The Rockford Files Revisited After Years

I am not a popular culture kind of guy–indeed, I gave up on rock & roll when The Beatles broke up. Back in the 80's when friends tried to tell me about The Talking Heads I just couldn't see what the hullabaloo was about. If I have a popular culture "handicap" it must have something to do with the fact that I turned away from packaged entertainment in my sophomore year of college when I began reading Duns Scotus in earnest and Ernest Dowson for kicks. I swear I'm not a snob. If you are hooked on Lady Gaga I'm with you, at least in spirit. But my pop culture index was frozen long ago back when the Dodge Dart was the best selling family sedan and "The Rockford Files" was the most popular crime drama on American TV.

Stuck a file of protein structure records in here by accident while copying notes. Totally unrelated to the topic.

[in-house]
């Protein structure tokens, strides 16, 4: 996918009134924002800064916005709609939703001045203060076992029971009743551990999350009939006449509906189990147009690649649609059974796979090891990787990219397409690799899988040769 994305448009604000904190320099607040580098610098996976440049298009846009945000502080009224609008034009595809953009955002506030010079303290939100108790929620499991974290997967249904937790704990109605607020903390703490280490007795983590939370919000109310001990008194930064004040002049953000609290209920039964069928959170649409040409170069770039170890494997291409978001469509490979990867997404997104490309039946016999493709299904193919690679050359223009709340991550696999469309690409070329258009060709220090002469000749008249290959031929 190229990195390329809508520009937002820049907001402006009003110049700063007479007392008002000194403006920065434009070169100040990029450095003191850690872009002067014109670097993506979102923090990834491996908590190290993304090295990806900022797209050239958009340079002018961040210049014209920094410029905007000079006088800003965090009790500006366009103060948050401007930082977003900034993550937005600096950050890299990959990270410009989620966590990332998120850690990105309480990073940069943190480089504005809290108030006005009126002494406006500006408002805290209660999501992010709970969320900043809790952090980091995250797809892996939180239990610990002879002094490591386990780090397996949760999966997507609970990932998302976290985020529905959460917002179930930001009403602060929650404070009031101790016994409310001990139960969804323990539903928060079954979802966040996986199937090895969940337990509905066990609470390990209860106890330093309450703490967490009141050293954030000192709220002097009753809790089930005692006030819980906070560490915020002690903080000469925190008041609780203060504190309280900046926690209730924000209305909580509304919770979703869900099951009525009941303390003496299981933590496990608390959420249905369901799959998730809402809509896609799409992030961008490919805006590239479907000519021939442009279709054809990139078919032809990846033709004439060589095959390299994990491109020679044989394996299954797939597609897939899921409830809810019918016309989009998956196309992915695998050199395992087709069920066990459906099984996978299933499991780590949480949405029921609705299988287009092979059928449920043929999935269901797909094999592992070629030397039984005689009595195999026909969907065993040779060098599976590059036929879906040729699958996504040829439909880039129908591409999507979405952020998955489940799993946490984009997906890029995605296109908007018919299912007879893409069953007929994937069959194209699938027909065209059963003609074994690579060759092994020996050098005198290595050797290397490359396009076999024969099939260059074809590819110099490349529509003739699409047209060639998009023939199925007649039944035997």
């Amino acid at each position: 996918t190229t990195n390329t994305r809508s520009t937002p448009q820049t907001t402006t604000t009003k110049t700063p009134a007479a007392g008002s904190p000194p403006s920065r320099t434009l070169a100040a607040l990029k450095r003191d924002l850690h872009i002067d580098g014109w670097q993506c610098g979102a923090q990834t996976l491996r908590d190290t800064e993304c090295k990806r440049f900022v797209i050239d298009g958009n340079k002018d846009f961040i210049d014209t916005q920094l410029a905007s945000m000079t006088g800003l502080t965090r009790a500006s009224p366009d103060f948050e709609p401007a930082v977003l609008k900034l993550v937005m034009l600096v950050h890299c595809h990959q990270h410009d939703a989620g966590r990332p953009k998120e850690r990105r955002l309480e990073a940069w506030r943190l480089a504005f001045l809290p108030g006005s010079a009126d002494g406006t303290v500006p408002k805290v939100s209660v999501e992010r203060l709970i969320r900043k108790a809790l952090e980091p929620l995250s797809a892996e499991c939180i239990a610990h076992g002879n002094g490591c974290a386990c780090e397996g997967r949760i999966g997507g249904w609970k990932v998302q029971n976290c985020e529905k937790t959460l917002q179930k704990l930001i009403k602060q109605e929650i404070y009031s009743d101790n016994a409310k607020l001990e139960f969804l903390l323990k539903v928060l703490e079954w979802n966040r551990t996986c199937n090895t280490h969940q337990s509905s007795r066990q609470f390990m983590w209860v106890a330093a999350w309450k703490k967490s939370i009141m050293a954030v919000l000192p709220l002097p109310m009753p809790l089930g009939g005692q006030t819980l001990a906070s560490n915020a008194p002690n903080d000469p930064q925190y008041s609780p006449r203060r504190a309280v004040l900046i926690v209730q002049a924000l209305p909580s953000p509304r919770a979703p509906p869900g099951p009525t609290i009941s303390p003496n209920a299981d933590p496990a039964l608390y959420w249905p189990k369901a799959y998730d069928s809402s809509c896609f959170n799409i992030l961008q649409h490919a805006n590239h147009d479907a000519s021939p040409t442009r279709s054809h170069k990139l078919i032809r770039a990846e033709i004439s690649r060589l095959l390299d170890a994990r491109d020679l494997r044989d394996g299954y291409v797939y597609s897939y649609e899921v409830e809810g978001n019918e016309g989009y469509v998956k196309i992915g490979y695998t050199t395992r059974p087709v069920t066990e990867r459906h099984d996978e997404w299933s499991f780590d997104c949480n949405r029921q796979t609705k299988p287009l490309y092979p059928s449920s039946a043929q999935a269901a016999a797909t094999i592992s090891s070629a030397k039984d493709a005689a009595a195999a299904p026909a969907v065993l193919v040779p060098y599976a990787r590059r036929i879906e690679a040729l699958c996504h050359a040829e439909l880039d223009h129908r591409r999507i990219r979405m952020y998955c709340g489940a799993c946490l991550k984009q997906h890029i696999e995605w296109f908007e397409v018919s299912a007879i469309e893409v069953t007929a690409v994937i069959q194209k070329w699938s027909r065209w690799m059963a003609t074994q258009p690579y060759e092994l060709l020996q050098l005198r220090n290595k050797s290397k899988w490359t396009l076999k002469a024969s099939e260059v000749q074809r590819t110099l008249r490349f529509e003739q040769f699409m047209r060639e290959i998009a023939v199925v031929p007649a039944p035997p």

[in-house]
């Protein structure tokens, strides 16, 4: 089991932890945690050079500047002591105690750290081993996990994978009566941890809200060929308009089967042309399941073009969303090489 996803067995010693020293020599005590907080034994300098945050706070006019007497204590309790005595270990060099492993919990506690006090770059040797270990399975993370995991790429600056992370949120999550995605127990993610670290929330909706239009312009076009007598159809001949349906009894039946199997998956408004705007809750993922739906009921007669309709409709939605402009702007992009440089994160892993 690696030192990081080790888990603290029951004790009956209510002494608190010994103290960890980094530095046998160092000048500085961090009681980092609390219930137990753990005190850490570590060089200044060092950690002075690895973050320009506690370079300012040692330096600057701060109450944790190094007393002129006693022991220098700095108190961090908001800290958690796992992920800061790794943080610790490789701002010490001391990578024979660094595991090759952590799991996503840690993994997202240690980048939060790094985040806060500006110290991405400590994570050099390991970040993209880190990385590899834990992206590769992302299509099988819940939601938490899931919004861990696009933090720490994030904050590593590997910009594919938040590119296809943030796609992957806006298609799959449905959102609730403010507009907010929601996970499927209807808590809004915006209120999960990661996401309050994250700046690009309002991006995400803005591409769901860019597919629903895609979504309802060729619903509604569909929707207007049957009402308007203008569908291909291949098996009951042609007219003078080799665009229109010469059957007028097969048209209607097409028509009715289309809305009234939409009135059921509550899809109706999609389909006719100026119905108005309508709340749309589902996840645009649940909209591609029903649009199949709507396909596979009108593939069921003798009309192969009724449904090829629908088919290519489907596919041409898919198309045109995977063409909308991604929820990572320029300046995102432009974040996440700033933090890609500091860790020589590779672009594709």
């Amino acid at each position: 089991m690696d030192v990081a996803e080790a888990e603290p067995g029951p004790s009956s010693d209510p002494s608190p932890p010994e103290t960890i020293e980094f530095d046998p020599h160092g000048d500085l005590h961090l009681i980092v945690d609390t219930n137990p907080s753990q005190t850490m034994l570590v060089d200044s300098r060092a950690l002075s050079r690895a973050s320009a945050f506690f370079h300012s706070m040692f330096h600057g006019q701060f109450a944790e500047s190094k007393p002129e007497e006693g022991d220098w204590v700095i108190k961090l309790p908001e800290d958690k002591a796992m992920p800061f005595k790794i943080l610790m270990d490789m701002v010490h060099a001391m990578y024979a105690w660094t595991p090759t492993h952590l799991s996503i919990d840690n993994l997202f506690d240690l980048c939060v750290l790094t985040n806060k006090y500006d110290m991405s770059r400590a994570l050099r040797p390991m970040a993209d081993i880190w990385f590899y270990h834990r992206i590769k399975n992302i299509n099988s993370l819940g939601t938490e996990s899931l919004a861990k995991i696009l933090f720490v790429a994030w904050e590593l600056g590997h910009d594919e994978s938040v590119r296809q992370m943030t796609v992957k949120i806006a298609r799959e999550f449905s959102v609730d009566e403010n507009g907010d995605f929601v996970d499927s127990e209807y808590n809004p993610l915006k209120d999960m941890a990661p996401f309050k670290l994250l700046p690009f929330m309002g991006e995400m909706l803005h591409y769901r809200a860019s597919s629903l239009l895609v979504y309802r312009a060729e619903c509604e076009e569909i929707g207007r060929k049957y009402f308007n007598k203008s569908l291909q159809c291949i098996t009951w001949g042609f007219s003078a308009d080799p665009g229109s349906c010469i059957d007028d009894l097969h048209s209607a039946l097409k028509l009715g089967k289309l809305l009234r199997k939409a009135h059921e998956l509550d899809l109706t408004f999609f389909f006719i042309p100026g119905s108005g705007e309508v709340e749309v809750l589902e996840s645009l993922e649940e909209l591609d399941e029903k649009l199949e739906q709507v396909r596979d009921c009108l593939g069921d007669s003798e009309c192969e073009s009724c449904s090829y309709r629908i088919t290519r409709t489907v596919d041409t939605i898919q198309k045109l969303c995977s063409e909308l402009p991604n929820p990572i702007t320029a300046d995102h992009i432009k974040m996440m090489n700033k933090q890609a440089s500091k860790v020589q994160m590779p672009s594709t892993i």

I checked out a couple of episodes from 1973 on Netflix the other night. James Garner's admixture of irreverence, self-deprecation, ironic toughness, fair mindedness, and working class values made me happy. "God Almighty," I thought. "How much we've lost as a culture." Garner's Jim Rockford is both Sancho Panza and Quixote–picaresque, imbued with comic irony, by turns sane and foolish. 
Of course the car chase scenes are goofy, lots of driving in the desert outside of L.A. with obligatory dust and a gold Camaro.
The dialogue is by turns the stuff of Raymond Chandler and Gunsmoke.
The scenes are slow to develop. The fight sequences are stagy and hopeless.
It's great!  
If you want to tune out contemporary and endless "noir" and you're willing to put up with bad 70's fashion you'll have a good time revisiting these old episodes–I swear. Or you won't. Either way it's of no import. Isn't it nice? In this instance I have no intention of saving anyone. I'll let Jim rockford do it.

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